To build trust in the Election Commission, review accreditation of observers and membership of the EC, as well as the process of registering political parties and delineating constituencies.
THE Election Commission (EC) has now finished their public display of the draft supplementary electoral roll for the first quarter of the year. This step allows the public to check the roll, making sure it is accurate.
It is impossible for the draft to be checked at the EC premises itself. Some lists are almost 500 pages long. There is one list for each one of the 222 parliamentary constituencies, and the public review period is only for 14 days.
When Tan Sri Abdul Aziz Mohd Yusof was chairman of the EC, the drafts were given to key stakeholders in an electronic format so that they could check the list from their offices. But this time, the EC forced stakeholders to review only the printed papers they display at their premises.
The EC also refused to provide photocopying facilities, which means you need to take pictures or bring a photocopier.
But you would need to bring your own diesel-powered generator, too, because the EC would not let you use their electricity.
Abdul Aziz retired in January 2016. His successor Datuk Seri Mohd Hashim Abdullah is making it difficult for discrepancies in the roll to be traced, and this will certainly destroy some of the trust in the EC.
In the last General Election (GE13), the EC accredited the Institute for Democracy and Economic Affairs as an official election observer. I headed a team of 325 volunteers to observe GE13 across the peninsula, plus six overseas voting stations. We produced our report three days after GE13, outlining six recommendations.
Our first recommendation was that the EC should appoint election observers early so that they have ample time to recruit and train their volunteers.
The process and criteria to accredit observers must be made more transparent and consistent. Any organisation interested in being observers should be allowed to apply so that the opportunity is available for all interested groups.
The terms and conditions of appointment should be benchmarked against international standards. These conditions should not be easily amended, to prevent the EC arbitrarily imposing new conditions during the observation process.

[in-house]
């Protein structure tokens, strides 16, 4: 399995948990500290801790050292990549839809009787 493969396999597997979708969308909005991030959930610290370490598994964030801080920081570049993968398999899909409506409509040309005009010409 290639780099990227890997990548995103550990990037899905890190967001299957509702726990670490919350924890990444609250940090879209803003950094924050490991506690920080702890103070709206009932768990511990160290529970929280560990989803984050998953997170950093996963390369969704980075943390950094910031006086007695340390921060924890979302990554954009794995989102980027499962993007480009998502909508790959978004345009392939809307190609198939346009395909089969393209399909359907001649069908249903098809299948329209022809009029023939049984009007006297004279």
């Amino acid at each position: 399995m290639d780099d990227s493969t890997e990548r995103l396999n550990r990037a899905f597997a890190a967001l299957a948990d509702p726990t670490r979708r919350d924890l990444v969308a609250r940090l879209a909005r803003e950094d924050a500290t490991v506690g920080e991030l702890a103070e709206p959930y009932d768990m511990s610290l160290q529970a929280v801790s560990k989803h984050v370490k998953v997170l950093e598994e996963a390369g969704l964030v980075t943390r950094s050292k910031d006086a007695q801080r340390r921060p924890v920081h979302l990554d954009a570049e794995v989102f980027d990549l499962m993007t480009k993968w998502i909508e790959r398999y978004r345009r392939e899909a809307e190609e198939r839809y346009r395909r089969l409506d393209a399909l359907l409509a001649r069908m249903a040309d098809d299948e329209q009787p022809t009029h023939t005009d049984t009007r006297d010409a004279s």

The appointment of independent observers should also be accompanied by sufficient funds. In GE13, we received only RM50,000 from the EC but our cost was RM297,000. We had to beg for donations from domestic and foreign funders to do the job properly.
Second, we recommended that the EC itself should be improved with a view to earning more trust from the public. We wanted members of the EC to be made accountable to, and be appointed by a permanent and bipartisan special parliamentary committee.
This parliamentary committee should have the power to provide inputs to the Yang di-Pertuan Agong on the appointment and removal of EC members.
Members of the EC should be recruited transparently from among experts in the field, preferably employing a competitive application and headhunting process. The key criteria for EC membership should be the individual’s core competence and his or her ability to command public confidence.
The EC should not be made a civil servant retirement club.
I once joked with Datuk Wan Ahmad Wan Omar, when he was still deputy chairman of the EC, that if they appointed me to the EC, the average age would drop quite significantly. I am not sure if they took that joke well.
The EC should also have the powers to recruit and manage its own staff, independent from the civil service. The current approach of seconding staff from the civil service should stop, though former and existing civil servants should not be barred from applying to join the EC.
Third, the EC must open its doors to specialist groups who have undertaken in-depth studies about the electoral roll. The groups themselves should take a cooperative and non-confrontational approach so that they can work together with the EC, rather than being perceived as coming from the “other” side. But for civil society to change our tack, the EC itself must be more welcoming, too.
Fourth, the method of registering political parties must be reformed. One method is for the Registrar of Societies to be freed from political influence, with matters related to registration and administration of political parties overseen by a cross-partisan body.
Fifth, we proposed that the next delineation exercise must ensure equal representation of votes. At the moment, the constituency sizes vary too widely, with some constituencies being many times bigger than others.
Our suggestion was for the size variation to be limited to no more than 15% from the average size of constituencies in each state.
And sixth, we believe a more transparent system for political financing must be developed. This is the only proposal that has been acted upon and I am glad that the political financing committee formed by the Government has already completed their job.
But while actions have been taken on our proposal regarding political financing, none of the six recommendations has been fully implemented. If we want our electoral processes to be more trusted, then those in power need to act quickly.
Wan Saiful Wan Jan is chief executive of the Institute for Democracy and Economic Affairs (www.ideas.org.my). The views expressed here are entirely the writer’s own.